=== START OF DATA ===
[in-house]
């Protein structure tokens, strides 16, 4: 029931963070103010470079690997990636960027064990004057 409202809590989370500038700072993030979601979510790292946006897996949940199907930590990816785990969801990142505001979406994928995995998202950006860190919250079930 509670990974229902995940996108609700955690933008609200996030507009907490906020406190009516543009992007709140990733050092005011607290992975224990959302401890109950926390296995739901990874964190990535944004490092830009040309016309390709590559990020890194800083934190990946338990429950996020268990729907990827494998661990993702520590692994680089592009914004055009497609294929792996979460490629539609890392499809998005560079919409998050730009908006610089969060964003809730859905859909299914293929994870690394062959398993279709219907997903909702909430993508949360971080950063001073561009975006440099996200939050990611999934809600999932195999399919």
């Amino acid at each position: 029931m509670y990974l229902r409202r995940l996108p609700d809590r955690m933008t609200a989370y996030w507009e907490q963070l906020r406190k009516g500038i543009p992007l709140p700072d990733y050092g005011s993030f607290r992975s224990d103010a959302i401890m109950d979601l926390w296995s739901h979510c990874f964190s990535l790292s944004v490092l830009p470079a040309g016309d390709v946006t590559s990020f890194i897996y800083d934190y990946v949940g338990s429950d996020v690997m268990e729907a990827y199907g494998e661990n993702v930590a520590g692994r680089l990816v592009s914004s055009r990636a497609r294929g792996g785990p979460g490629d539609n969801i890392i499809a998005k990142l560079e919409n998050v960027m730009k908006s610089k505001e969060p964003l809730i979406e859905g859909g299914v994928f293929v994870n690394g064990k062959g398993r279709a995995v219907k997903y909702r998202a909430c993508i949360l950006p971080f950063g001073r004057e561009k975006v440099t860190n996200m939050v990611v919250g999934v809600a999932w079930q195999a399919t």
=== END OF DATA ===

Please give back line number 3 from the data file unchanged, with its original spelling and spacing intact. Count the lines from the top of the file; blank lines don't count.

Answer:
């Amino acid at each position: 029931m509670y990974l229902r409202r995940l996108p609700d809590r955690m933008t609200a989370y996030w507009e907490q963070l906020r406190k009516g500038i543009p992007l709140p700072d990733y050092g005011s993030f607290r992975s224990d103010a959302i401890m109950d979601l926390w296995s739901h979510c990874f964190s990535l790292s944004v490092l830009p470079a040309g016309d390709v946006t590559s990020f890194i897996y800083d934190y990946v949940g338990s429950d996020v690997m268990e729907a990827y199907g494998e661990n993702v930590a520590g692994r680089l990816v592009s914004s055009r990636a497609r294929g792996g785990p979460g490629d539609n969801i890392i499809a998005k990142l560079e919409n998050v960027m730009k908006s610089k505001e969060p964003l809730i979406e859905g859909g299914v994928f293929v994870n690394g064990k062959g398993r279709a995995v219907k997903y909702r998202a909430c993508i949360l950006p971080f950063g001073r004057e561009k975006v440099t860190n996200m939050v990611v919250g999934v809600a999932w079930q195999a399919t």